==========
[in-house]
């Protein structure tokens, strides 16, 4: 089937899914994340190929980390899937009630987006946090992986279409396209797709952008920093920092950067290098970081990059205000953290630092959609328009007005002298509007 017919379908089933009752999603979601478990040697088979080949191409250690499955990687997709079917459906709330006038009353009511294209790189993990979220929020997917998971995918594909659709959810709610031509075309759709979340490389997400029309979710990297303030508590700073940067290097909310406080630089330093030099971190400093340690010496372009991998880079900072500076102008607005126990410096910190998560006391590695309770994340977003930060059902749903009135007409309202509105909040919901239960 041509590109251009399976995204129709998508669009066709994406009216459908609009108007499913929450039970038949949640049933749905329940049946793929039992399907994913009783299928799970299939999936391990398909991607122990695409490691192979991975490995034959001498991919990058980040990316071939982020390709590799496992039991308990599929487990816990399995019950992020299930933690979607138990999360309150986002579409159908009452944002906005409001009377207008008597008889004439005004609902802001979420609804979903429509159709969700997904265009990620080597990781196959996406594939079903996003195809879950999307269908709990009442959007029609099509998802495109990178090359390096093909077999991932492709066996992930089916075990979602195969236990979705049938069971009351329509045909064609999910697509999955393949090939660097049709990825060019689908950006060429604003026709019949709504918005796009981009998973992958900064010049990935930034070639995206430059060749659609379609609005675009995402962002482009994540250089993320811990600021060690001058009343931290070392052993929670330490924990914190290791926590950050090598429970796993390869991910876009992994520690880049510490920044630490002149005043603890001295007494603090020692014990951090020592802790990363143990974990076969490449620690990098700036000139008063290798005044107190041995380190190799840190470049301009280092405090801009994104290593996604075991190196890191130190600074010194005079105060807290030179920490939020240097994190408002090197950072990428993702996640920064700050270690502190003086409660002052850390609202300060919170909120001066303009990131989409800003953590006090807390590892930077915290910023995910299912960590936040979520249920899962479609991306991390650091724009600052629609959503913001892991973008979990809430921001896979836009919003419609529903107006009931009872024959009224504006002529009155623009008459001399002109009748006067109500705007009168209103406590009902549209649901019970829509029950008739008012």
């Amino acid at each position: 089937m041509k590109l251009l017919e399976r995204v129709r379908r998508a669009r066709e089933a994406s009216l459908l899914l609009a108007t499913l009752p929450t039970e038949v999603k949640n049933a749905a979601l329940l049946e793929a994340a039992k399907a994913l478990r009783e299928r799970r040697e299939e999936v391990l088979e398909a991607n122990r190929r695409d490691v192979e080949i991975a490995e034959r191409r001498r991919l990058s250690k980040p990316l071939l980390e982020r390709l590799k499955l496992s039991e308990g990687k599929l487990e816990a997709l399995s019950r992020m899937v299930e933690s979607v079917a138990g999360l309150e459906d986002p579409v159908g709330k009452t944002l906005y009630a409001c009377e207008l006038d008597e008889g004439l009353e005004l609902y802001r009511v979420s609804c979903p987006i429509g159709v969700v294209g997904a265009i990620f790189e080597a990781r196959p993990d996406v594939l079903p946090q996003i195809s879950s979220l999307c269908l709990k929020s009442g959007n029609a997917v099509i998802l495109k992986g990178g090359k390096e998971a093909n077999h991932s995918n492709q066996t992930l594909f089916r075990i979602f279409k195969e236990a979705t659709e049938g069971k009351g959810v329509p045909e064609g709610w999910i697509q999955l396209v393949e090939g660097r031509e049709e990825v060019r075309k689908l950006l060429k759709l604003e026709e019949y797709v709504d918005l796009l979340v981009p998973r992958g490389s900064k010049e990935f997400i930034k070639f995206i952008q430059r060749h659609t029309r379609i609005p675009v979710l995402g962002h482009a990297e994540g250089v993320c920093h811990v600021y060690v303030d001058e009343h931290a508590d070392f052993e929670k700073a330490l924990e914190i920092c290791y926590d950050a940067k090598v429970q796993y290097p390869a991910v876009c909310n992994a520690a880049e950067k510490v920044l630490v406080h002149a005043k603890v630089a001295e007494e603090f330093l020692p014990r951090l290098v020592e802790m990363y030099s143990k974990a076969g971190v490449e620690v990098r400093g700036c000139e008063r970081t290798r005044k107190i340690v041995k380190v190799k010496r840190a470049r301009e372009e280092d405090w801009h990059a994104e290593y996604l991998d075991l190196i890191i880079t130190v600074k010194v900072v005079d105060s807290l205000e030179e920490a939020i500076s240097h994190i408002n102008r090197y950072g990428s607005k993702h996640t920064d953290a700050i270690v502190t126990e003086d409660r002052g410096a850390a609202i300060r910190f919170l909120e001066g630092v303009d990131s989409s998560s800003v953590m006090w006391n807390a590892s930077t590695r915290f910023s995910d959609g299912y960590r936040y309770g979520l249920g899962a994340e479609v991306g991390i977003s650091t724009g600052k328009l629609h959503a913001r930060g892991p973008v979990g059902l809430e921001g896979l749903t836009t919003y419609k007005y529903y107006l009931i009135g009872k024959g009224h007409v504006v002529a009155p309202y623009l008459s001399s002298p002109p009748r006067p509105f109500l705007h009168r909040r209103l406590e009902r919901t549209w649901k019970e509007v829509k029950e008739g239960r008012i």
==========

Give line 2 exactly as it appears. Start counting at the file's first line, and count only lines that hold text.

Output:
């Protein structure tokens, strides 16, 4: 089937899914994340190929980390899937009630987006946090992986279409396209797709952008920093920092950067290098970081990059205000953290630092959609328009007005002298509007 017919379908089933009752999603979601478990040697088979080949191409250690499955990687997709079917459906709330006038009353009511294209790189993990979220929020997917998971995918594909659709959810709610031509075309759709979340490389997400029309979710990297303030508590700073940067290097909310406080630089330093030099971190400093340690010496372009991998880079900072500076102008607005126990410096910190998560006391590695309770994340977003930060059902749903009135007409309202509105909040919901239960 041509590109251009399976995204129709998508669009066709994406009216459908609009108007499913929450039970038949949640049933749905329940049946793929039992399907994913009783299928799970299939999936391990398909991607122990695409490691192979991975490995034959001498991919990058980040990316071939982020390709590799496992039991308990599929487990816990399995019950992020299930933690979607138990999360309150986002579409159908009452944002906005409001009377207008008597008889004439005004609902802001979420609804979903429509159709969700997904265009990620080597990781196959996406594939079903996003195809879950999307269908709990009442959007029609099509998802495109990178090359390096093909077999991932492709066996992930089916075990979602195969236990979705049938069971009351329509045909064609999910697509999955393949090939660097049709990825060019689908950006060429604003026709019949709504918005796009981009998973992958900064010049990935930034070639995206430059060749659609379609609005675009995402962002482009994540250089993320811990600021060690001058009343931290070392052993929670330490924990914190290791926590950050090598429970796993390869991910876009992994520690880049510490920044630490002149005043603890001295007494603090020692014990951090020592802790990363143990974990076969490449620690990098700036000139008063290798005044107190041995380190190799840190470049301009280092405090801009994104290593996604075991190196890191130190600074010194005079105060807290030179920490939020240097994190408002090197950072990428993702996640920064700050270690502190003086409660002052850390609202300060919170909120001066303009990131989409800003953590006090807390590892930077915290910023995910299912960590936040979520249920899962479609991306991390650091724009600052629609959503913001892991973008979990809430921001896979836009919003419609529903107006009931009872024959009224504006002529009155623009008459001399002109009748006067109500705007009168209103406590009902549209649901019970829509029950008739008012």